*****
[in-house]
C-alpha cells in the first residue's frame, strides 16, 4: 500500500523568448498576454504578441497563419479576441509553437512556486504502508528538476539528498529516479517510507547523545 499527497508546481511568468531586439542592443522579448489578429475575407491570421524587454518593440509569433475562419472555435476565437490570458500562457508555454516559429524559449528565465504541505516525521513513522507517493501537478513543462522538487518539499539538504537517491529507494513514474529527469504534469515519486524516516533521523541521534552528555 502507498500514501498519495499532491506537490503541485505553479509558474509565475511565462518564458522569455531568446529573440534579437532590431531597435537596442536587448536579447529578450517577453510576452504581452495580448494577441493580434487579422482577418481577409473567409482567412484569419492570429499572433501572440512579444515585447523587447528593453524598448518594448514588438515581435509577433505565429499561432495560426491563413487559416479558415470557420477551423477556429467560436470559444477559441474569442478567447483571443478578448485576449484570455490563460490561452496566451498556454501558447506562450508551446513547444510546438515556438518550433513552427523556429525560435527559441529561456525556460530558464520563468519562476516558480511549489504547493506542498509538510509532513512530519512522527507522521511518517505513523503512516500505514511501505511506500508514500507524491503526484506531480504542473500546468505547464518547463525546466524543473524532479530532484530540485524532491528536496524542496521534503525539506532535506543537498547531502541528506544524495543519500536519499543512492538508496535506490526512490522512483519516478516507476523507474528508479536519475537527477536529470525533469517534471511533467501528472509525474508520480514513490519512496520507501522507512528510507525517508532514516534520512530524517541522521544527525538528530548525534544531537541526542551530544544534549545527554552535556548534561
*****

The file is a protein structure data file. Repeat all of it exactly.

[in-house]
C-alpha cells in the first residue's frame, strides 16, 4: 500500500523568448498576454504578441497563419479576441509553437512556486504502508528538476539528498529516479517510507547523545 499527497508546481511568468531586439542592443522579448489578429475575407491570421524587454518593440509569433475562419472555435476565437490570458500562457508555454516559429524559449528565465504541505516525521513513522507517493501537478513543462522538487518539499539538504537517491529507494513514474529527469504534469515519486524516516533521523541521534552528555 502507498500514501498519495499532491506537490503541485505553479509558474509565475511565462518564458522569455531568446529573440534579437532590431531597435537596442536587448536579447529578450517577453510576452504581452495580448494577441493580434487579422482577418481577409473567409482567412484569419492570429499572433501572440512579444515585447523587447528593453524598448518594448514588438515581435509577433505565429499561432495560426491563413487559416479558415470557420477551423477556429467560436470559444477559441474569442478567447483571443478578448485576449484570455490563460490561452496566451498556454501558447506562450508551446513547444510546438515556438518550433513552427523556429525560435527559441529561456525556460530558464520563468519562476516558480511549489504547493506542498509538510509532513512530519512522527507522521511518517505513523503512516500505514511501505511506500508514500507524491503526484506531480504542473500546468505547464518547463525546466524543473524532479530532484530540485524532491528536496524542496521534503525539506532535506543537498547531502541528506544524495543519500536519499543512492538508496535506490526512490522512483519516478516507476523507474528508479536519475537527477536529470525533469517534471511533467501528472509525474508520480514513490519512496520507501522507512528510507525517508532514516534520512530524517541522521544527525538528530548525534544531537541526542551530544544534549545527554552535556548534561